Premiership rugby side Saracens "became the first professional sports club to announce they will mark the death" of the late Prime Minister Margaret Thatcher, according to Mick Cleary of the London TELEGRAPH. Saracens will hold a minute of silence before their match against Worcester Warriors at Allianz Park on Sunday. Fellow Premiership side Exeter later said it would "also stage a minute's silence" prior to its match with London Irish on Saturday. Saracens CEO Edward Griffiths said, "This is about a mark of respect not about politics. If the Queen deems the event significant enough to attend the funeral of a former Prime Minister for only the second time in her reign, then the least we can do is to recognize the importance of the moment." The stance taken by the rugby clubs "is in notable contrast" to that of the FA not to mark Thatcher's passing with any tribute prior to the FA Cup semifinals (TELEGRAPH, 4/10). Liverpool Manager Brendan Rodgers said that "the only tribute at Liverpool’s match against Reading this weekend will be in memory of the 96 fans who died at Hillsborough" (LONDON TIMES, 4/10). In London, Dominic King reported Reading Chair John Madjeski and Wigan Chair Dave Whelan "had suggested that sport should find a way of remembering" Thatcher. Madjeski subsequently acknowledged that there was "no chance of silence" for Thatcher, given the level of enmity toward her from the city of Liverpool, and the Hillsborough Family Support Group said it would be 'a mistake' to try hold it this weekend" (DAILY MAIL, 4/10).
German Football League (DFL) Managing Dir Andreas Rettig said the elimination of the Bundesliga's summer break is being "very openly discussed" at the DFL, according to the SID. Rettig said, "At the end, it also depends on FIFA's decision in the debate to reschedule the World Cup in Qatar from summer to winter. If it happens, it would have a big impact on the discussions." Bayern Munich Exec-Chair Karl-Heinz Rummenigge, who is also the European Club Association chair, "could also imagine to change the season schedule." He said, "The football family is in agreement: Either we play in January and February, or we play in October and November. I see a chance for the Bundesliga with this model." Rummenigge added: "From May until August, we don't play football in Germany despite having the best weather in those months. Maybe we should have a break when the weather is bad. It could be an advantage" (SID, 4/9).
Sport England, the government organization that invests £100M ($153M) a year in grassroots sport, is to pour an extra £24M ($37M) into a program "designed to get teenagers and young adults involved in new sports," according to Owen Gibson of the London GUARDIAN. The Sportivate scheme, part of a wider attempt to deliver on promises to use the £9.3B ($14.2B) invested in hosting the London Olympics, "is designed to help teenagers and young people find a sport that is right for them." The additional investment, which comes from the National Lottery, will allow Sport England to top up the £8M ($12.2M) already announced over the next two years to £10M ($15.3M) per year and extend the scheme for a further two years to '17. It said that 190,000 14-25-year-olds "had already benefited from free or discounted six- to eight-week sports courses in a wide range of activities." The government claims that "Sport England's strategy, and recent figures showing an uplift in the number of adults playing sport at least once a week, demonstrate that its investment is paying off" (GUARDIAN, 4/9).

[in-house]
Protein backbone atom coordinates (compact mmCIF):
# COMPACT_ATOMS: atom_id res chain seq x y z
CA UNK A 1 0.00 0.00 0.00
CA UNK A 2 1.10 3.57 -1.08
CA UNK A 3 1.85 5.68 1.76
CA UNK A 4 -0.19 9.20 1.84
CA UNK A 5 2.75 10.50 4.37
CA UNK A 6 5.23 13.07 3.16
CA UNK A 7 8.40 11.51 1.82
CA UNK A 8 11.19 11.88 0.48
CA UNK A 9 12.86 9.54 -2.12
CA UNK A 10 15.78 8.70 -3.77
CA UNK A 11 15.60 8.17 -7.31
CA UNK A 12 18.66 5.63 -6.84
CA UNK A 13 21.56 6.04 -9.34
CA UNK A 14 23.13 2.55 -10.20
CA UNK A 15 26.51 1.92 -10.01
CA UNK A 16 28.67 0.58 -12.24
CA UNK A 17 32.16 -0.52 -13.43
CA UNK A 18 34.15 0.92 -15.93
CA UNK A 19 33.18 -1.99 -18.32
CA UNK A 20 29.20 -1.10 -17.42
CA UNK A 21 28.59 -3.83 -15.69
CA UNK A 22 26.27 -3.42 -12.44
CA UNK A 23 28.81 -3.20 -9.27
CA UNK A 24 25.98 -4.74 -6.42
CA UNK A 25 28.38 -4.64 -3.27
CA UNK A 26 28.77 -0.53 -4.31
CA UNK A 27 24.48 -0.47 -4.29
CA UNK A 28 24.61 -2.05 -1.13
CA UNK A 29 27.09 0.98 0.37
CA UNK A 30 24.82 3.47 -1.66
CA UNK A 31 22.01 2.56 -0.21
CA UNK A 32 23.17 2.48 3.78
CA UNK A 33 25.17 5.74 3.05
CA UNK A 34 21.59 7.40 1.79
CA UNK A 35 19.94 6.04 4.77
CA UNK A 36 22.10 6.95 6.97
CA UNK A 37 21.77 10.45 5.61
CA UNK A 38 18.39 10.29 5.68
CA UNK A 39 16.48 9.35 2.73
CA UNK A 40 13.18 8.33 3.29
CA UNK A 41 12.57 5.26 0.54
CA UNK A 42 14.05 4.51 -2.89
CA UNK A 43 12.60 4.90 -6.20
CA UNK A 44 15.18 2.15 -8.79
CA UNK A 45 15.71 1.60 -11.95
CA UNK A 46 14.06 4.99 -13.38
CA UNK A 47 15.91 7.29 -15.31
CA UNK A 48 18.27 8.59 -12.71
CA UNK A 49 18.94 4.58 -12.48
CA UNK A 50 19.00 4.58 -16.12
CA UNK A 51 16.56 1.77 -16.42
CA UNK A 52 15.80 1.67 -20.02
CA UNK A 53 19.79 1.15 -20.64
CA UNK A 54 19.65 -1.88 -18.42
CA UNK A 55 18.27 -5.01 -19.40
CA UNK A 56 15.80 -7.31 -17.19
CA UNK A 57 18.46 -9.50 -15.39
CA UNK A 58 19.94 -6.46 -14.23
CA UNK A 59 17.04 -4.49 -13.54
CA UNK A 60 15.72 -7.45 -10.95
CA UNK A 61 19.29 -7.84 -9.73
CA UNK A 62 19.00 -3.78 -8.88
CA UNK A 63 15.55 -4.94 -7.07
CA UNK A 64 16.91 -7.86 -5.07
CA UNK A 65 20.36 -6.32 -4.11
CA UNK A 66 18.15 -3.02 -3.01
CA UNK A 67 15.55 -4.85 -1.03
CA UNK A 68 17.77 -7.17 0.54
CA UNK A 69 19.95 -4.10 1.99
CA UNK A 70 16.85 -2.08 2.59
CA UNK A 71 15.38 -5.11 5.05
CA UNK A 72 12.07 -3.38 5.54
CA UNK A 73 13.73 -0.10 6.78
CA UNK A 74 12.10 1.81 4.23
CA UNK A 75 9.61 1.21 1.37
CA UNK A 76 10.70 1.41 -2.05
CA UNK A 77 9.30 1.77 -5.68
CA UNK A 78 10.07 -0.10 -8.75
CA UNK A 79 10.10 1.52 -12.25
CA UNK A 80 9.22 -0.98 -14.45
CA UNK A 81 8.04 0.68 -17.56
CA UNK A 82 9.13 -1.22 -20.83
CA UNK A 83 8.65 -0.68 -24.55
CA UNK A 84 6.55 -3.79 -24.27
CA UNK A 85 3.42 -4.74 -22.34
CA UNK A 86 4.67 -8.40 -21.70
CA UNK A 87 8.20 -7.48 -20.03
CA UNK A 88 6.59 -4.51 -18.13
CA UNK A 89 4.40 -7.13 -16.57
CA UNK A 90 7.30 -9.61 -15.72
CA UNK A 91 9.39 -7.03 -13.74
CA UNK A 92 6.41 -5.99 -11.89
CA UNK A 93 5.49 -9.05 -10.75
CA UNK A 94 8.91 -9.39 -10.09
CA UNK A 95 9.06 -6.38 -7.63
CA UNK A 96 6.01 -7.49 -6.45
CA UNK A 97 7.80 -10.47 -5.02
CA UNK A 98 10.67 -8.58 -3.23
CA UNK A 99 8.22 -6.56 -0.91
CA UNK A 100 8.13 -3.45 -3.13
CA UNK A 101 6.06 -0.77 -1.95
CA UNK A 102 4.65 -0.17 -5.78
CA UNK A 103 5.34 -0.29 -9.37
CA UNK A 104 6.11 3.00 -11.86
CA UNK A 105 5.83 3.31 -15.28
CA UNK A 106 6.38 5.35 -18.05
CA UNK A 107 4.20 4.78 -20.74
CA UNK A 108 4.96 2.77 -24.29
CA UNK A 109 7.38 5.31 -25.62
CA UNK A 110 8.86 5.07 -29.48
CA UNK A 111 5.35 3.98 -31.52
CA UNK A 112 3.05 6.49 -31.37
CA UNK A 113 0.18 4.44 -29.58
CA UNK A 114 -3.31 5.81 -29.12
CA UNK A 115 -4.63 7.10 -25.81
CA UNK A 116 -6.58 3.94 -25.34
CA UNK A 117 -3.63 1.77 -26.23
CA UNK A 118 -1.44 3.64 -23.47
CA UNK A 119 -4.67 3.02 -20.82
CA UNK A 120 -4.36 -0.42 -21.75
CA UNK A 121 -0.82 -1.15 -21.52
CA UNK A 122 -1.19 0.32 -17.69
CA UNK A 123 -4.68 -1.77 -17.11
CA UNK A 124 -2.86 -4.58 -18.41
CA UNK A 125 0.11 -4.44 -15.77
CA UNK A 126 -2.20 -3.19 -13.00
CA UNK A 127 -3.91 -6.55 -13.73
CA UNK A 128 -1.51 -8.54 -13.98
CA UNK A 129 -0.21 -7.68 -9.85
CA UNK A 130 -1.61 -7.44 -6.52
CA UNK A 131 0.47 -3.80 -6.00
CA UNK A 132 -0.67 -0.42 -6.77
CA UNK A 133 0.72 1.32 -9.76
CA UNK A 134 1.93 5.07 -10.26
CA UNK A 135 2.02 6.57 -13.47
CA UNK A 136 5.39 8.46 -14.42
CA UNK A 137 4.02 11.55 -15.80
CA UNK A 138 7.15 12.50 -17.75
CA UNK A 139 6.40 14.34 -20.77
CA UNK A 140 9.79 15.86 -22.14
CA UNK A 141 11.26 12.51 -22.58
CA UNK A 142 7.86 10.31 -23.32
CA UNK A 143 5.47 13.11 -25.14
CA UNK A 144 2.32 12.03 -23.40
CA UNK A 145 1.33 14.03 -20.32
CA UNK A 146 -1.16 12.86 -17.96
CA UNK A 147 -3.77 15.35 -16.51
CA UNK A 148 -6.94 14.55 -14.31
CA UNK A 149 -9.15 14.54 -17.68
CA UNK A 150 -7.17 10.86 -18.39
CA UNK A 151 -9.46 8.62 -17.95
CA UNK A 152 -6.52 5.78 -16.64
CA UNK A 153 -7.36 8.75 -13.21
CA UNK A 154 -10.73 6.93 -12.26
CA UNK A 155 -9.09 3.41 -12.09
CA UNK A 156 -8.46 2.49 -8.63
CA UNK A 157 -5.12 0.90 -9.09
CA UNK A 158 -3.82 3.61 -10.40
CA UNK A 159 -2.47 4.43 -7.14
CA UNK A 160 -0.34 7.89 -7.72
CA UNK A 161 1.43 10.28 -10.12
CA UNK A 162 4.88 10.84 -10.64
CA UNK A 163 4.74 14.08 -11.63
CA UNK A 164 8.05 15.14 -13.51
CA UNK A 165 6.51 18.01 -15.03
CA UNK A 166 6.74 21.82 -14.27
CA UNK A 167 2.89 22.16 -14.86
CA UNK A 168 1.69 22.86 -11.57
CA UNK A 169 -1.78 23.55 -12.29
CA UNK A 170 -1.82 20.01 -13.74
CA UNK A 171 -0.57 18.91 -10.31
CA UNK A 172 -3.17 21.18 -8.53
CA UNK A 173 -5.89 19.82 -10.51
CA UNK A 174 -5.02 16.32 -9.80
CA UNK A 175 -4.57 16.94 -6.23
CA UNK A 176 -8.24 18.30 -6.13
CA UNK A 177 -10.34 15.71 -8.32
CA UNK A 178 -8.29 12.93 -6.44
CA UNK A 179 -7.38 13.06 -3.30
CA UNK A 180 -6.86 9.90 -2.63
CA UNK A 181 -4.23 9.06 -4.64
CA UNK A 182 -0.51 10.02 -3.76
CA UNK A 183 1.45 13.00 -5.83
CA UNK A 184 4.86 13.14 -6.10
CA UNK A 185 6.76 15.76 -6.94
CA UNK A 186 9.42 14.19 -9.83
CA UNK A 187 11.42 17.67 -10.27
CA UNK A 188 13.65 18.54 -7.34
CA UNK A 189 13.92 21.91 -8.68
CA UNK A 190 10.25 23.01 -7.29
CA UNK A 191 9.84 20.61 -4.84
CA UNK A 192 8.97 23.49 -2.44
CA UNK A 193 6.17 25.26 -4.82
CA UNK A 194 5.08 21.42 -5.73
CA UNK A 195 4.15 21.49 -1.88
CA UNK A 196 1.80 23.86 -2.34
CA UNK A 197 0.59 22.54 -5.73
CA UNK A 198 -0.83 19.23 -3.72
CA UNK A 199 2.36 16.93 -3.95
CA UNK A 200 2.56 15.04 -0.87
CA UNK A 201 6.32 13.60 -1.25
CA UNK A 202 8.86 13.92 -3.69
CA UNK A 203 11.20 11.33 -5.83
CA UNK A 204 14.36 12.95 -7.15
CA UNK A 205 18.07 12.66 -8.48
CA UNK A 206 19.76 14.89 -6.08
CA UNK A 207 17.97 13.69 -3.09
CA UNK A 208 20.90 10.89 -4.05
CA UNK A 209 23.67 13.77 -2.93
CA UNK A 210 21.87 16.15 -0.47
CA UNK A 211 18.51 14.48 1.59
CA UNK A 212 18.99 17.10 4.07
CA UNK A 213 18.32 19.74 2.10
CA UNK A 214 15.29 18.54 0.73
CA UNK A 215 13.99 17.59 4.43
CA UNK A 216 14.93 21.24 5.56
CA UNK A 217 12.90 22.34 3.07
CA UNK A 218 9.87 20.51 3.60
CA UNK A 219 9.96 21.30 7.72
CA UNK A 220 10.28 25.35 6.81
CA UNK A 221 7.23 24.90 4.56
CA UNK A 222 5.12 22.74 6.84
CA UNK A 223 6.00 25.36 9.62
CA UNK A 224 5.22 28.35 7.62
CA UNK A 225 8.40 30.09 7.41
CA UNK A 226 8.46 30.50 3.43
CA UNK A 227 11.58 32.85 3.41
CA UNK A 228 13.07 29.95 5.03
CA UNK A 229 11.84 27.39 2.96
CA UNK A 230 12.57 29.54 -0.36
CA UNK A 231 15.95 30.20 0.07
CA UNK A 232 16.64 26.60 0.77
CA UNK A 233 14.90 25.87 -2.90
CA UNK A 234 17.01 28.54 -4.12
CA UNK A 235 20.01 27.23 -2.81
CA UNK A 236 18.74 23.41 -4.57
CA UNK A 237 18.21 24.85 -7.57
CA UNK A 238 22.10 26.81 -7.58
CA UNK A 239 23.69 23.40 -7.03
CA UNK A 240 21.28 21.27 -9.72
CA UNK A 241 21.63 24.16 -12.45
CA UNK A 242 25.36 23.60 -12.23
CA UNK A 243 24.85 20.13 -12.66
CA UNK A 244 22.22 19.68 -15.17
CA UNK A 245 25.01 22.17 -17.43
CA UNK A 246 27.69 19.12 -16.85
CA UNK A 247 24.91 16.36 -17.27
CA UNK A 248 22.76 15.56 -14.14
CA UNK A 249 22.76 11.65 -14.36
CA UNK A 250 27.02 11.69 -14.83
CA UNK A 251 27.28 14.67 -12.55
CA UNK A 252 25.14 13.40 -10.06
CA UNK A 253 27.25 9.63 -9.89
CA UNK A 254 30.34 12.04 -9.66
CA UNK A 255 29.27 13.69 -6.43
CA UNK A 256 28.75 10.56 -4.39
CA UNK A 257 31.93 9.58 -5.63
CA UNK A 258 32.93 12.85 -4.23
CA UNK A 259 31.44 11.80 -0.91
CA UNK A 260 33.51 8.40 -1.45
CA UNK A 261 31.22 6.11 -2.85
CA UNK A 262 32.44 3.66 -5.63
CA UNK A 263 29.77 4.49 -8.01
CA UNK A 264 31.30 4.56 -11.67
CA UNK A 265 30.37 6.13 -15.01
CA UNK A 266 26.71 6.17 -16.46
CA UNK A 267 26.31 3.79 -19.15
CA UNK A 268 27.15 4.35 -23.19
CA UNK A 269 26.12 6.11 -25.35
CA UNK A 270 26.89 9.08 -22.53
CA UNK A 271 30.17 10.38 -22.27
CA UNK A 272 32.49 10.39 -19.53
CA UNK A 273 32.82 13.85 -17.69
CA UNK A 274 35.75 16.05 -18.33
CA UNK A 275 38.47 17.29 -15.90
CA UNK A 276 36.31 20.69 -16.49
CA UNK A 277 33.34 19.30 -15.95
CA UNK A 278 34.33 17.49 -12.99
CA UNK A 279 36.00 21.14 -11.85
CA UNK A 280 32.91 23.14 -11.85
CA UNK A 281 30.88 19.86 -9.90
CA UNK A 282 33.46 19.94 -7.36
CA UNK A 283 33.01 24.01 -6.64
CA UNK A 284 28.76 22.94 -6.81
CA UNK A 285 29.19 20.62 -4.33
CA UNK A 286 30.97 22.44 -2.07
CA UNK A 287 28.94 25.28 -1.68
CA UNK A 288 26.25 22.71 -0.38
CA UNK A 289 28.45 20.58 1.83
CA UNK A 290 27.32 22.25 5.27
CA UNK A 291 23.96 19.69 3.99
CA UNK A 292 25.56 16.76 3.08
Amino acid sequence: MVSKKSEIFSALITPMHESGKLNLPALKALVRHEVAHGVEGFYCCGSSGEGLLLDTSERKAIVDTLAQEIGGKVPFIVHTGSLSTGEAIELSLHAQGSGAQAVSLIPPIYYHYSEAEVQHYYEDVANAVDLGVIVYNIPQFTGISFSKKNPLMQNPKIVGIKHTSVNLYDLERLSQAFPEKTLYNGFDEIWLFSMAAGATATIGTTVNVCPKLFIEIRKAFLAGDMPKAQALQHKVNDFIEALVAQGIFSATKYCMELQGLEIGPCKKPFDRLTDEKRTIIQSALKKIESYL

Middlesex County Cricket Club Managing Dir Angus Fraser "expressed doubts about the long-term future of Twenty20 franchise cricket as England players crave regular involvement in the Indian Premier League," according to Tom Collomosse of the London EVENING STANDARD. England and Wales Cricket Board CEO David Collier said that "Indian authorities were considering altering the dates of the IPL to give England cricketers a larger window in which to take part." But Fraser "believes leagues such as the IPL and Australia’s Big Bash are not the guaranteed source of wealth they might appear to be." Fraser said, "I’m not anti-Twenty20, but I try to be a bit more realistic and reasonable than just looking at what Kevin Pietersen earns in the IPL. It’s still good money, but it’s not as sexy as some people might believe" (EVENING STANDARD, 4/10).
An anti-hooliganism bill "designed to ensure public safety at Russian sporting events by banning violent or abusive fans for up to one year was adopted by the State Duma on Tuesday." The bill, which was introduced last November, "passed through its first reading in the lower house of parliament with 226 votes and one abstention." The bill "now goes to vote in the Federation Council, parliament’s upper house, and, if passed, would go into force 180 days after it’s signed off by President Vladimir Putin" (R-SPORT, 4/9). ... Germany's sailing clubs "have founded the Deutsche Segel-Bundesliga" (German Sailing Bundesliga) in which "18 German sailing clubs compete for the Bundesliga-Pokal" (Bundesliga Cup) and determine the best German sailing club (SCHWÄBISCHE, 4/9). ... The former head of the Australian Sports Anti-Doping Authority "has encouraged the players at the centre of the investigation to source their own independent legal counsel, warning a show of solidarity will result only in some being left 'without a chair'" (THE AUSTRALIAN, 4/11). ... Human Rights Watch said that Bahrain "has been rounding up pro-democracy activists ahead of its controversial staging of the April 21 Formula One Grand Prix, two years after a bloody crackdown." Plainclothes police officers "have arrested 20 people so far in raids in towns around the Gulf state's Sakhir circuit" (AFP, 4/10). ... Athletics South Africa President James Evans said that six ASA board members and Financial Manager Terrence Magogodela "were suspended." ASA VP Hendrick Ramaala, a former elite marathon runner, Shireen Noble, Esther Malema, Pieter Lourens, James Moloi and Qwadiso Ntathu "would all face disciplinary hearings." Evans said that Morgan Matholeni had been appointed as acting ASA GM (SOWETAN LIVE, 4/10).